Washington, D.C., Area Home Heating Oil Supplies Adequate But at Escalating Prices
EMD-80-42: Published: Jan 22, 1980. Publicly Released: Jan 22, 1980.
- Full Report:
Since U.S. crude oil supplies fell early in 1979, observers have been concerned about whether sufficient home heating oil would be available for the 1979-80 winter and whether needy people would be able to afford the price. A request was made for an evaluation of heating oil availability and its escalating prices in the Washington, D.C. metropolitan area.
Home heating oil supplies for the Washington area should be sufficient to meet the needs of consumers during the winter. While the Iranian oil cutoff in early 1979 diminished many refiners' stocks, the stocks were rebuilt during the summer and in October 1979 they were 5 percent over the October 1978 level. Nationally, since price decontrol in 1976, residential heating oil prices rose 111 percent as of August 1979, with 58 percent of the increase occurring since January 1979. Prices in the Washington area are about 4 cents a gallon higher than the national average price, principally because one wholesaler which supplies 20 percent of the area's oil bought his oil on the spot market at exceedingly high prices. Although Congress appropriated $1.6 billion to help low income people meet energy costs this winter, a Department of Energy (DOE) study concluded that $3.2 billion would be needed. The study has not determined whether a direct-subsidy is the best long-term approach to the problem. The DOE response to escalating heating oil prices has been inadequate and particularly distressing in view of the severe economic hardships high energy bills pose. DOE has not implemented a recommendation by its Office of Hearings and Appeals to conduct a series of studies to determine the extent to which workable competition exists in the refinery sector of the heating oil industry.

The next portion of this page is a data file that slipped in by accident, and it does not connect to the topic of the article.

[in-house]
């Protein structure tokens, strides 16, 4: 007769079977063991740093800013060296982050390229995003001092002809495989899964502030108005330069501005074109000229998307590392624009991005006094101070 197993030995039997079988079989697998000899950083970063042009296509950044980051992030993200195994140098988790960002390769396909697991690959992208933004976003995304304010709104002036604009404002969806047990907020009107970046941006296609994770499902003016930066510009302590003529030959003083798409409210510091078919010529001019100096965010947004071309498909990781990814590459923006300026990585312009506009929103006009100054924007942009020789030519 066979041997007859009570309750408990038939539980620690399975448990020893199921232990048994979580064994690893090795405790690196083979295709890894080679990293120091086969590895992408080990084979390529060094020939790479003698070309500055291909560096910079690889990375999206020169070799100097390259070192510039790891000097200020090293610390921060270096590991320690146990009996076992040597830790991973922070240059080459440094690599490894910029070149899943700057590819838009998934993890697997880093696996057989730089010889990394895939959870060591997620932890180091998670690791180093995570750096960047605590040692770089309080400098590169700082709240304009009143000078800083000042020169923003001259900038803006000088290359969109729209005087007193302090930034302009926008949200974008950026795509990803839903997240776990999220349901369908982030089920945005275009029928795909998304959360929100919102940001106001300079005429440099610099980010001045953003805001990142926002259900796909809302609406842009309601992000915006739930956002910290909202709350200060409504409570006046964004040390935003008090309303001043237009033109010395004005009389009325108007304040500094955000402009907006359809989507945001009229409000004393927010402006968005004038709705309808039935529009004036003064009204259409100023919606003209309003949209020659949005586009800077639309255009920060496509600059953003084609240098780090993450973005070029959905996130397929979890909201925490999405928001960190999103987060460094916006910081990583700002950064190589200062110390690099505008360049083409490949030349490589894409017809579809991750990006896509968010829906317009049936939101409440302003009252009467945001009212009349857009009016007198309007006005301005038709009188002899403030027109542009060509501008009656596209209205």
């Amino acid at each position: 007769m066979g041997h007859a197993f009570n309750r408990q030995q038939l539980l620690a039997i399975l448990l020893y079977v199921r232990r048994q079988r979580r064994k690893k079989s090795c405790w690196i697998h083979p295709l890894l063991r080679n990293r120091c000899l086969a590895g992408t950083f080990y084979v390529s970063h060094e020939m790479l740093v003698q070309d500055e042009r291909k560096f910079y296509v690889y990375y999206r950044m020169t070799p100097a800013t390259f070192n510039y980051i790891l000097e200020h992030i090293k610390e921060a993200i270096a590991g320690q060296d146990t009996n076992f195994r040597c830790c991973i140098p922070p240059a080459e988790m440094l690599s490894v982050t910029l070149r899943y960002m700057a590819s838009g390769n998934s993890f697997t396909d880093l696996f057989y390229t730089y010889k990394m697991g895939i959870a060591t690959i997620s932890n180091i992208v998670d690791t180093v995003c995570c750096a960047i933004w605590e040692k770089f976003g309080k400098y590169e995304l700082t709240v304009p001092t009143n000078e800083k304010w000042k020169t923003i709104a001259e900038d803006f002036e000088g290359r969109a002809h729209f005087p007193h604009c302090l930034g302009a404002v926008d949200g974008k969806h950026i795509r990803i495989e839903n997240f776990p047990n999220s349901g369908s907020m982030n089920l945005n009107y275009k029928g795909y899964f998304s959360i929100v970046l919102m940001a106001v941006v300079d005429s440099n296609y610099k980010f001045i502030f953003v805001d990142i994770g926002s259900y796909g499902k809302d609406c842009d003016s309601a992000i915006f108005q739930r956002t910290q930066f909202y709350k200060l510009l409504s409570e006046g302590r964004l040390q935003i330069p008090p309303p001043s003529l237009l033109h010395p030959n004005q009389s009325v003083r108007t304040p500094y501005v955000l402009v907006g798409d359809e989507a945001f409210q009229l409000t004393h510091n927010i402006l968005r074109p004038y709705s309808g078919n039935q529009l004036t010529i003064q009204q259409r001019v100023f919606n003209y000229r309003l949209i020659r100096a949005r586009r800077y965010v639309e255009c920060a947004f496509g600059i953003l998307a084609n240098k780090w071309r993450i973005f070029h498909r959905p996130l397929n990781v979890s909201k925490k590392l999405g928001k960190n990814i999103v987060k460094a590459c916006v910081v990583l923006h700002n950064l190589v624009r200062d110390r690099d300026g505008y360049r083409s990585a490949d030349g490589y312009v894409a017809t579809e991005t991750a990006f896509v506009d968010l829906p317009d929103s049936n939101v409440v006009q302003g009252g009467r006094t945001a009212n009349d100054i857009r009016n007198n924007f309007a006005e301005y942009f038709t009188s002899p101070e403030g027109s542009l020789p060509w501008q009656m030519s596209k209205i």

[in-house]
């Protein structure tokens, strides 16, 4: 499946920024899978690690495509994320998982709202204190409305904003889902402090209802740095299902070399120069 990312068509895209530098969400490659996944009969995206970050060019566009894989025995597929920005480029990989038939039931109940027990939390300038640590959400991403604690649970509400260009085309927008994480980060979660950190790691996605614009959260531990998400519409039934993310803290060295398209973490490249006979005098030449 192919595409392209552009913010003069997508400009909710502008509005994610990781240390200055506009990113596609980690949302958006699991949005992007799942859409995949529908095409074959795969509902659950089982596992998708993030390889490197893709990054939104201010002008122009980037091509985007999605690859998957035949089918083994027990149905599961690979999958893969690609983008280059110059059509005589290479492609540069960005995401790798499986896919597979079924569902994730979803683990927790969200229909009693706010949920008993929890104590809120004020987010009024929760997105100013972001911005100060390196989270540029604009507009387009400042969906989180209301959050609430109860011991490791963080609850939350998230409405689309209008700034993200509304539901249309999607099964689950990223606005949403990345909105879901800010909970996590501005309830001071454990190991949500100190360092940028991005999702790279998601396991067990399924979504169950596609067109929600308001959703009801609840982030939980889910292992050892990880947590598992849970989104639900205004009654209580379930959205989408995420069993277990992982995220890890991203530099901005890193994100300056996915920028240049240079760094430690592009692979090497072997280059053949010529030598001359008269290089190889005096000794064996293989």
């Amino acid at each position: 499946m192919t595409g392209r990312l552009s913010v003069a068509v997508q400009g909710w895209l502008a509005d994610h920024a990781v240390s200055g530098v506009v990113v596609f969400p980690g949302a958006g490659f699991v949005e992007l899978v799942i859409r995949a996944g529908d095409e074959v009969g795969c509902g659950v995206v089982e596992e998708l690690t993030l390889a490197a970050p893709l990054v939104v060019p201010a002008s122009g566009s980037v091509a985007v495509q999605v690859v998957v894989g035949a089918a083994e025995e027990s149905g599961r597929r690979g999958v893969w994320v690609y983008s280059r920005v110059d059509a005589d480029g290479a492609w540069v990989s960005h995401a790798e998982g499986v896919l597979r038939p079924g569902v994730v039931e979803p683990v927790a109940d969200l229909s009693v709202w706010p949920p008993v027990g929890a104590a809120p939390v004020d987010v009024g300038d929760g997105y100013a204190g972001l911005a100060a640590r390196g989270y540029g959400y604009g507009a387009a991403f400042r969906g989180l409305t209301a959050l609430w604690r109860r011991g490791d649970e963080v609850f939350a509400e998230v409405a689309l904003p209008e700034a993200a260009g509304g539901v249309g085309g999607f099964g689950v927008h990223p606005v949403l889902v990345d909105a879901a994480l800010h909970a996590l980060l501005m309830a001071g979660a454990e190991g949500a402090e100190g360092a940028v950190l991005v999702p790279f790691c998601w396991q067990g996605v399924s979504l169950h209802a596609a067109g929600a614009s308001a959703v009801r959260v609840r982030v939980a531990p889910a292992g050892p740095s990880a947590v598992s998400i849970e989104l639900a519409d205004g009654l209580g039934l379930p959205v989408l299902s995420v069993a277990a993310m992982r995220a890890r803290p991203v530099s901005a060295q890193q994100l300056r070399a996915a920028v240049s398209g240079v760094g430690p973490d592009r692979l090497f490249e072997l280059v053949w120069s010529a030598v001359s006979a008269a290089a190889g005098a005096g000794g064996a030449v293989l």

Recommendation for Executive Action
Comments: Please call 202/512-6100 for additional information.
Recommendation: The Secretary of Energy should determine whether the current heating oil prices are equitable and justified by increased costs and, if not, whether Federal action is needed. Such price determinations should be made periodically and their frequency should be based on factors such as changes in market conditions and significant shifts in supply and demand. The Secretary should also prepare the study assessing the competitiveness of the refinery sector of the heating oil industry as recommended earlier by the DOE Office of Hearing and Appeals. In addition, the Secretary should evaluate the long-term implications of direct subsidies to assist needy people in paying their energy bills in order to determine whether this is the best means of offsetting the effects of increased home energy costs.